What’s bad, I think, isn’t so much the actual attack, although that is pretty grim. Eyes are blinded, vision blurs and your throat constricts so it becomes difficult to breath. (Thousands have been hospitalised for gas-related injuries in the past two weeks.) But for me the really devastating emotion came later: I have never felt so close to the presence of darkness. I can’t explain it any other way. To fire that much tear gas on an unarmed, crowd or into a park occupied by peaceful protestors is simply wrong.
What began as a small protest to save a group of sycamore trees has turned into large-scale civil unrest. Part of me is heartbroken after last night. The disproportionate use of violence inflicted on protestors opens up a deep wound in public consciousness. The gulf between demonstrators and government supporters has become a chasm.
Yet there is also a part of me that is deeply hopeful. A fierce respect has awakened in me for the brave, funny, generous people of this city who risked so much to get their voices heard.
The first protest was surprising enough, but afterwards is when the real miracle happened.
It began with a group of sycamore trees in Gezi Park. They were to have been uprooted to make way for a government project to build a faux Ottoman barracks and a commercial development. Construction is this government’s bread and butter, it’s how they built, literally, the so-called Turkish economic success story. The sight of bulldozers digging up the trees and police violently attacking a peaceful group of sit-in activists triggered a mass outpouring of public frustration with Prime Minister Recep Tayyip Erdogan’s increasingly heavy-handed rule. Tens of thousands took to the streets.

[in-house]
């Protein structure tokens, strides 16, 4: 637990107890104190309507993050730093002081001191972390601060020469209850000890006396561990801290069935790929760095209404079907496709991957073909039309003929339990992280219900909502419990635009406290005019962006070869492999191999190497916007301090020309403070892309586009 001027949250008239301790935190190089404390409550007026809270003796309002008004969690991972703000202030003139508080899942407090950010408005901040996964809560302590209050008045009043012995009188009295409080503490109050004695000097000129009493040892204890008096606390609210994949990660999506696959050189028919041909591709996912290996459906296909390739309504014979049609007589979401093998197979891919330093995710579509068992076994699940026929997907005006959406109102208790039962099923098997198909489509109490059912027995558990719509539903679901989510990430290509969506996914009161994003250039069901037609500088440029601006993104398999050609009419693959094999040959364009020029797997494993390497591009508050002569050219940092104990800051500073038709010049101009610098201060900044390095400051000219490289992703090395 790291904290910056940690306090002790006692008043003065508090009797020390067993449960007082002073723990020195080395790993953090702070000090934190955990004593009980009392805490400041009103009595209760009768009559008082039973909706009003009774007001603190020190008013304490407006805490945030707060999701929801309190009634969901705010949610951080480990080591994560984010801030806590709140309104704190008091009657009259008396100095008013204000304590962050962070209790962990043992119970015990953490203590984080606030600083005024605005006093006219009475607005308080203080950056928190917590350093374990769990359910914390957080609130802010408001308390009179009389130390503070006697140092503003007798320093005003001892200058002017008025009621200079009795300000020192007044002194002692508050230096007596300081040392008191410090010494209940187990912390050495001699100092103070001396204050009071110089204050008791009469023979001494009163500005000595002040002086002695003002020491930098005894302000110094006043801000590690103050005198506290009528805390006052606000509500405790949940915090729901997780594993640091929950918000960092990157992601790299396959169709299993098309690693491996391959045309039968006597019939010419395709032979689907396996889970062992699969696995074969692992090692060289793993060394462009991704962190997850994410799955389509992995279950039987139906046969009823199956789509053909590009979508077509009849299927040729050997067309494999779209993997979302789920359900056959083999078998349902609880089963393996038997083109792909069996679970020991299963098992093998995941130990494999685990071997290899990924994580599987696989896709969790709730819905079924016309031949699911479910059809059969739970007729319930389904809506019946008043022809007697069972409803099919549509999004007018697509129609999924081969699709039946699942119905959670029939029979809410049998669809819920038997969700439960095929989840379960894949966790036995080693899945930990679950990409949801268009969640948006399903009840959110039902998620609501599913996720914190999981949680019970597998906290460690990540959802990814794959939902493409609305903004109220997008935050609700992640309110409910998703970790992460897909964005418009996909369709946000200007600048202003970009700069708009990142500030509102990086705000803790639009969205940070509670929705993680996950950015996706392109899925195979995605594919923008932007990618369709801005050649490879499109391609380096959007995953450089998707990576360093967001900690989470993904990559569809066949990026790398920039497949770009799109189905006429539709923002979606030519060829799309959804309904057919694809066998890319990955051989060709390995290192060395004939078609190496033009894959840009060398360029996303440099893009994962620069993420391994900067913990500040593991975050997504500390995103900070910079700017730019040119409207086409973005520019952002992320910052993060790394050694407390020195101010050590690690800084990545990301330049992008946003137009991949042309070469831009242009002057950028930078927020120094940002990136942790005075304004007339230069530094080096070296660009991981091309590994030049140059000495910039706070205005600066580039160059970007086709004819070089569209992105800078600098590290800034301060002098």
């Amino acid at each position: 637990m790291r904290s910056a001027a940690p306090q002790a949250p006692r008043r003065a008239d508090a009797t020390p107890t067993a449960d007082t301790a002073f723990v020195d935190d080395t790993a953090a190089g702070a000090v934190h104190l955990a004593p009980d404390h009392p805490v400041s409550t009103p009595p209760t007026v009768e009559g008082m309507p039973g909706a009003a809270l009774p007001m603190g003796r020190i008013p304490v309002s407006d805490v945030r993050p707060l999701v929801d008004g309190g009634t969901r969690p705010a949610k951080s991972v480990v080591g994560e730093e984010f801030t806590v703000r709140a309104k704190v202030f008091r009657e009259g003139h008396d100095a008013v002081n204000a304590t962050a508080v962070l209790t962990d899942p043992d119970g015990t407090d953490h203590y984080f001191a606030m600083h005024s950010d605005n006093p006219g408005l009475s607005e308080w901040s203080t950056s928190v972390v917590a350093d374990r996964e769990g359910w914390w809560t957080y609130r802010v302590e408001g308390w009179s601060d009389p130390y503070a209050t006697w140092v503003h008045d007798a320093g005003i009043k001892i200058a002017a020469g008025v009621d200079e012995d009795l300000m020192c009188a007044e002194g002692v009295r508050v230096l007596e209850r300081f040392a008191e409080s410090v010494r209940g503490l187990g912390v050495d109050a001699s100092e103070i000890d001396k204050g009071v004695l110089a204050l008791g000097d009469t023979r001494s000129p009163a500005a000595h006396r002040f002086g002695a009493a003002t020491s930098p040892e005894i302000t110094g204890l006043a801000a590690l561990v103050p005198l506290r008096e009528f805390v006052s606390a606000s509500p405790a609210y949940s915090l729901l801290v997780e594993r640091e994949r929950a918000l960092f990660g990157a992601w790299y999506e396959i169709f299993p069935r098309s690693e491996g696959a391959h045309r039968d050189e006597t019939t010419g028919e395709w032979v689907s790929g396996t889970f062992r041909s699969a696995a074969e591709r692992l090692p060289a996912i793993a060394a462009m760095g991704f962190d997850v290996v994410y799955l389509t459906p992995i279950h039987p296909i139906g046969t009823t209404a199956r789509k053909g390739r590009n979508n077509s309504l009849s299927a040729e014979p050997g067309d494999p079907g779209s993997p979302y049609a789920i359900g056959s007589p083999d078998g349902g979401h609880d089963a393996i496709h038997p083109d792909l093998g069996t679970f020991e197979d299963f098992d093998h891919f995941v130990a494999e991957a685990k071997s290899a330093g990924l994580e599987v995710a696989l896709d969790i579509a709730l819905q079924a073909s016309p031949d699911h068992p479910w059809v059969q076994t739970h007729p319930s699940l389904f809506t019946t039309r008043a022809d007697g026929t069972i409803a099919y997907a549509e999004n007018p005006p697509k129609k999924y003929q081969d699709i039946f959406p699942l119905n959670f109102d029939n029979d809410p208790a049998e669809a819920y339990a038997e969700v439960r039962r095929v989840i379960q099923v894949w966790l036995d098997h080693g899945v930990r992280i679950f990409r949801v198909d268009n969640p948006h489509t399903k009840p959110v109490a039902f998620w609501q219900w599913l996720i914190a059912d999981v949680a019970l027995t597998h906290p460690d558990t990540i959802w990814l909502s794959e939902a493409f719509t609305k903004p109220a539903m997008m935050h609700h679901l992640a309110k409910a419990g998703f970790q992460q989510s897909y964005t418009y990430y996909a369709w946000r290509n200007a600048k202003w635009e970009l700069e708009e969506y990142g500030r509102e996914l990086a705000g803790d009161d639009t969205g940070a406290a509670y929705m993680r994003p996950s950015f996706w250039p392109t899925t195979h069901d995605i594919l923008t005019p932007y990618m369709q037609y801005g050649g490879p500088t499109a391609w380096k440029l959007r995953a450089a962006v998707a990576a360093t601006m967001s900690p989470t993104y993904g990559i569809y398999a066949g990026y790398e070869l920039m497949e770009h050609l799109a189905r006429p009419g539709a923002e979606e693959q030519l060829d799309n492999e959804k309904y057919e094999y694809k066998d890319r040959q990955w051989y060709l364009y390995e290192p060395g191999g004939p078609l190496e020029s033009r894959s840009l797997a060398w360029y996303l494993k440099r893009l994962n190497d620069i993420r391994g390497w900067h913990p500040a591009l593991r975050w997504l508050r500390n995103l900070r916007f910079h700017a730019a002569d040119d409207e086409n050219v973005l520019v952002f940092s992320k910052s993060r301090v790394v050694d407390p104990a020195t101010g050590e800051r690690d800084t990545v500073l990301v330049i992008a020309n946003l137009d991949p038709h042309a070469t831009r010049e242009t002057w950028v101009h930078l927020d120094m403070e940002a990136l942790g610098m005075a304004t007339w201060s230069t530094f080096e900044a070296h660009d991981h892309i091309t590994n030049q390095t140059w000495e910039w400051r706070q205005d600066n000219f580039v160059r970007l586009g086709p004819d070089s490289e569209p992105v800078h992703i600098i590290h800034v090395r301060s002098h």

Overnight, people who had never even been on a rally became hardy demonstrators. Many of my friends took to carrying gas masks and goggles, they learnt to mix home remedies against the painful effects of tear gas on eyes and skin. After two days of stubborn resistance, they took control of the park and a chunk of Taksim surrounding it.
That was surprising enough, but afterwards is when the real miracle happened. A new protest movement was born in the park. Nationalists, feminists, gay activists, Kurds, Muslims Against Capitalism – people who would never normally be seen together learnt how to share a common space. These were not hardened activists, they were activated: people of Istanbul who simply could not sit by any longer. Volunteers made and distributed food, feeding thousands daily. Doctors and nurses set up infirmaries. The park soon had a pirate radio station (Gezi Radyo), its own live TV stream, a vegetable garden and even a dedicated team of trash collectors.
Every night, the park’s few thousand occupants were joined by tens of thousands of others who came to this free zone to show their support. It was festive, not somber, playful. Prim and proper aunties waving red and white Turkish flags sat and watched Kurds dancing folk jigs. Sometimes, they even joined in. There were free readings, concerts, yoga classes and more.